Indirect discrimination tends to happen where a ‘barrier’ exists, so that people with a certain protected characteristic are disadvantaged. An example: an Employer requires everyone to work full time; women – who tend to have the lion’s share of child care responsibilities – are more likely to be disadvantaged by this.
Similarly, if pay relates to years of service, that may be indirectly age discriminatory. Both younger people and older people may have long service but, on balance, younger people are going to be disproportionately disadvantaged by long service requirements.
Indirect discrimination can be ‘justified’ if the Employer can show that it was trying to achieve a legitimate aim and that it took proportionate steps to do so.
One of the difficulties that the Courts and Tribunals have grappled with over the last few years, is whether ‘cost’ can justify indirect discrimination.
The starting point has been that ‘solely cost’ will never justify discrimination.
The argument goes that if it is all about cost, then an Employer can effectively choose to discriminate by spending or withholding money. Likewise, the level of protection that a member state of the EU affords to its employees will depend on the current state of that State’s finances.
A series of court decisions, over several years, has caused the Courts to start to look more carefully about what ‘solely cost’ means.
Over time the Courts began to formulate the test in this way: whilst cost on its own wasn’t enough to justify discrimination, ‘something extra’ might do so.
What might that ‘something extra’ be? The distinction can be fine.
Trying to stay within a budget might be “something extra” – although one has to ask, is there much of a difference between saving money and staying within a budget? Common-sense might say not. The cases often talked about “Cost plus” justification.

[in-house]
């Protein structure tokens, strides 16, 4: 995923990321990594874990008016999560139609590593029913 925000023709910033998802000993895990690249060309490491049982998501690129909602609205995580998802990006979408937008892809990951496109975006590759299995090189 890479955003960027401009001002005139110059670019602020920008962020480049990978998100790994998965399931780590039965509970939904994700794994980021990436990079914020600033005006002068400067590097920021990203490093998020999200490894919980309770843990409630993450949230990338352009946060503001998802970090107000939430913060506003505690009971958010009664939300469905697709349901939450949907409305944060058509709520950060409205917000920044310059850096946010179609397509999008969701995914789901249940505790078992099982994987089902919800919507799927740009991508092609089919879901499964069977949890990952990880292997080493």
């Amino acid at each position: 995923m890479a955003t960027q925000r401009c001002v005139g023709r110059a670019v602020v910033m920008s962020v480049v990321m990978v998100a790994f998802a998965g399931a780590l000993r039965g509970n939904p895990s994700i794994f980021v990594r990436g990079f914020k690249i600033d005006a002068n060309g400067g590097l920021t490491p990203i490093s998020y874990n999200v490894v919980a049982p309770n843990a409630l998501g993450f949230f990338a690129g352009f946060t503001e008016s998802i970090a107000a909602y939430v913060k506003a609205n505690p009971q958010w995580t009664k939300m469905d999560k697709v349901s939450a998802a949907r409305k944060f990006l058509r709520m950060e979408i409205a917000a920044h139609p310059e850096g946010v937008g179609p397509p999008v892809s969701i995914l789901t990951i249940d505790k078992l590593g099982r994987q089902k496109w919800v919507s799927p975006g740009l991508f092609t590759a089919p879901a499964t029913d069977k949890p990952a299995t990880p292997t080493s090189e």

Heskett -v- Secretary of State for Justice Case
All of this has led now to a Court of Appeal case with Judgment delivered on 11th November 2020: Heskett -v- Secretary of State for Justice.
Heskett has valiantly tried to tackle this ‘how many angels on the head of a pin’ problem. If you’re brave enough, you can watch the decision!
In Heskett, the Claimant was a Probation Officer affected by the government’s austerity measures which, in effect, meant that he would take longer to reach the top of the pay scale. What would have taken, say, 9 years was likely to take him 23.
Plainly younger people were disproportionately affected by the new system – many older workers had already reached the top of the scale (or would do so sooner).
Could the employer justify the pay scale changes flowing from austerity cuts on the basis this was a “cost plus” case?
Lord Justice Underhill says this:
- The law remains that ‘solely cost’ cannot justify discrimination.
- ‘Cost plus’ is not a helpful description.
- You can’t discriminate just because it is cheaper to do so (otherwise you might argue ‘we will pay women less than men’, because that is cheaper!)
- Nevertheless, Tribunals can have regard, for example, to the issues faced by an Employer who has to ‘make choices about how best to allocate a limited budget’.
- It can be difficult sometimes (tell us about it!) to “draw the line between a case where an Employer simply wishes to reduce costs and cases where it is, in effect, compelled to do so”.
What is the effect of this new decision?
It seems to me that, whilst ‘Cost plus’ (with apologies to Underhill LJ) remains the law, in practice Employers in most cases will be able to rely on cost as a justification for indirect discrimination.
We can see already Respondent Solicitors preparing arguments to say that ‘saving money’ is in reality about ‘balancing budgets’ – and this decision seems to permit that sort of approach.
That is not, however, a green light for indirect discrimination. It remains clear from the Judgment that even if an Employer can show that balancing a budget is a legitimate aim, nevertheless it will need to go on to prove that it has adopted proportionate means in trying to meet that aim.
Perhaps, in the end, this Judgment is going to be helpful for everyone: we can avoid some of the hypothetical and, frankly, slightly nonsensical, legal, technical arguments. Employers can try to argue, in an appropriate case, that what they did was justified because of economic necessity; but Employees and those that represent them can still say that it was not, all things considered – and discrimination can still be made out.